Laos Christians Facing Expulsion For Faith

Source:  www.bosnewslife.com

Date:  2013-09-25

Wednesday, September 25, 2013 (5:52 pm)

By BosNewsLife Asia Service with reporting by BosNewsLife's Stefan J. Bos

Laos-150x150

Devoted Christians comprise some 170,000 people in Laos, according to conservative estimates.

VIENTIANE, LAOS (BosNewsLife)-- Authorities in southern Laos have told Christians to recant their faith in Christ or face expulsion from their village amid a wider crackdown on churches, a human rights official and friend of the believers told BosNewsLife.

Officials in Huay village, located in the Atsaphangthong district of Savannakhet province,  warned local believers they will be forced from their homes if they remain Christians and continue to meet in house churches, said Sirikoon Prasertsee, director of the Human Rights Watch for Lao Religious Freedom (HRWLRF).

Authorities announced the order at a September 21 village meeting attended by both Christians and non-Christians, according to local sources.

The Christians rejected the ruling, saying their right to religious freedom is guaranteed under the current constitution, added Prasertsee, who is assisting the Christians with advocacy.

"I believe the situation is part of a wider crackdown," on churches and Christians, he told BosNewsLife.

MORE CHRISTIAN EXPULSIONS

As an example he cited some 50 Christians of 11 families in central Laos who face expulsion from their homes in Nongdaeng village in Bolikhamsai province.

On September 14 the village chief warned Christians they would be deported and lose their homes and other properties if they continue to practice their Christian faith, BosNewsLife learned.

Last week, September 21, the Nongdaeng Christians decided at a gathering that they would "stand firm on continuing practicing their faith and exercising their religious freedom," a well-informed local source said, requesting anonymity.

"I believe that this situation in Nondaeng village needs close monitoring as the risk of them being deported is still very real and present," Prasertsee said.

The Lao government denies wrongdoing and the country has signed the United Nations International Covenant on Civil and Political Rights.

GOVERNMENT SINCERITY QUESTIONED  

However the HRWLRF has questioned the government's "understanding and sincerity about complying with" that U.N. treaty which Laos ratified in 2009.

"Obviously the right to adopt a religion or belief of choice as well as the right to manifest that religion or belief in cooperate worship is upheld in Article 16 of the Covenant. Any form of coercion impairing that freedom...is also condemned in the Covenant," the group said in a statement.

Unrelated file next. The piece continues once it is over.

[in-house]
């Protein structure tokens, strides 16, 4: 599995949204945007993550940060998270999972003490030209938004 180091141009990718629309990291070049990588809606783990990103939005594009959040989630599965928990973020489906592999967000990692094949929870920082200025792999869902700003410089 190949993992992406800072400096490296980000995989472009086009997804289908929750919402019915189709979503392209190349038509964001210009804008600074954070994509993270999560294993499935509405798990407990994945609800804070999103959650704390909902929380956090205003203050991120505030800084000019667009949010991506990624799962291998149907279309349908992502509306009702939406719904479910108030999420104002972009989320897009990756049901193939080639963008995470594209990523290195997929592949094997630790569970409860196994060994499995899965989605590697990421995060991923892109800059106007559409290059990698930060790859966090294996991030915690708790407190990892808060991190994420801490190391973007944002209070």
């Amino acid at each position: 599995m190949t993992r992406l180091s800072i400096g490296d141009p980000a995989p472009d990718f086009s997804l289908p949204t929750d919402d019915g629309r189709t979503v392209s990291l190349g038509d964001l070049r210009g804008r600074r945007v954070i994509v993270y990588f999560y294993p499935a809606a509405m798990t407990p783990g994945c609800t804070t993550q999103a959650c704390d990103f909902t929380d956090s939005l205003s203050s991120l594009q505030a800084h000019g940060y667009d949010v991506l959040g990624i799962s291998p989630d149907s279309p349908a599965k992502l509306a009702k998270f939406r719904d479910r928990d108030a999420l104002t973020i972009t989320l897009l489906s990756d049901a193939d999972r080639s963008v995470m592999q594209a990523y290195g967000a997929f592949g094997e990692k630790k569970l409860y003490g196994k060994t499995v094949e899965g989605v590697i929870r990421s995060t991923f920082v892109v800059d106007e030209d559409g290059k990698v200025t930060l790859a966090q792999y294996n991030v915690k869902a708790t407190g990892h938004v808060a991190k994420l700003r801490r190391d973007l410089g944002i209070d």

The HRWLRF has urged the Lao government to respect religious rights as guaranteed in the Lao constitution and international treaties.

Lao Christians comprise just 170,000 people on a 6.6 million population, according to Open Doors, a respected aid and advocacy group supporting reportedly persecuted Christians.

"Laos is unique as one of the few remaining Marxist-Leninist countries that also follows Theravada Buddhism. Being Lao is synonymous with being Buddhist; Christians who do not participate in traditional festivities and ceremonies face Buddhist aggression," it explained.

LAO CHRISTIANS KILLED 

Some believers, especially from the Katin or Hmong tribes, are known to have been killed in army clashes in recent years,  Open Doors said, while others have reportedly died due to police torture or other mistreatment.

Additionally, "Evangelism is effectively prohibited on the grounds it would create social division. Families see Christianity as breaking family unity," Open Doors explained in a recent analyze on the situation in Laos.

The majority of persecuted Christians are from a tribal background, and face "severe persecution – mostly instigated by animists and spiritists who lose their trade due to conversions," Open Doors added.

Laos ranks number 18 on the organization's annual 2013 World Watch List of 50 countries where it claims Christians suffer the worst persecution.

Open doors said it had urged its supporters to pray that "Christians will respond to monitoring by village officials with wisdom and sensitivity" and for believers from the Katin of Hmong tribes who face potential deadly violence in the Communist-run Asian nation.

(BosNewsLife, the first truly independent news agency covering persecuted Christians, is 'Breaking the News for Compassionate Professionals' since 2004).

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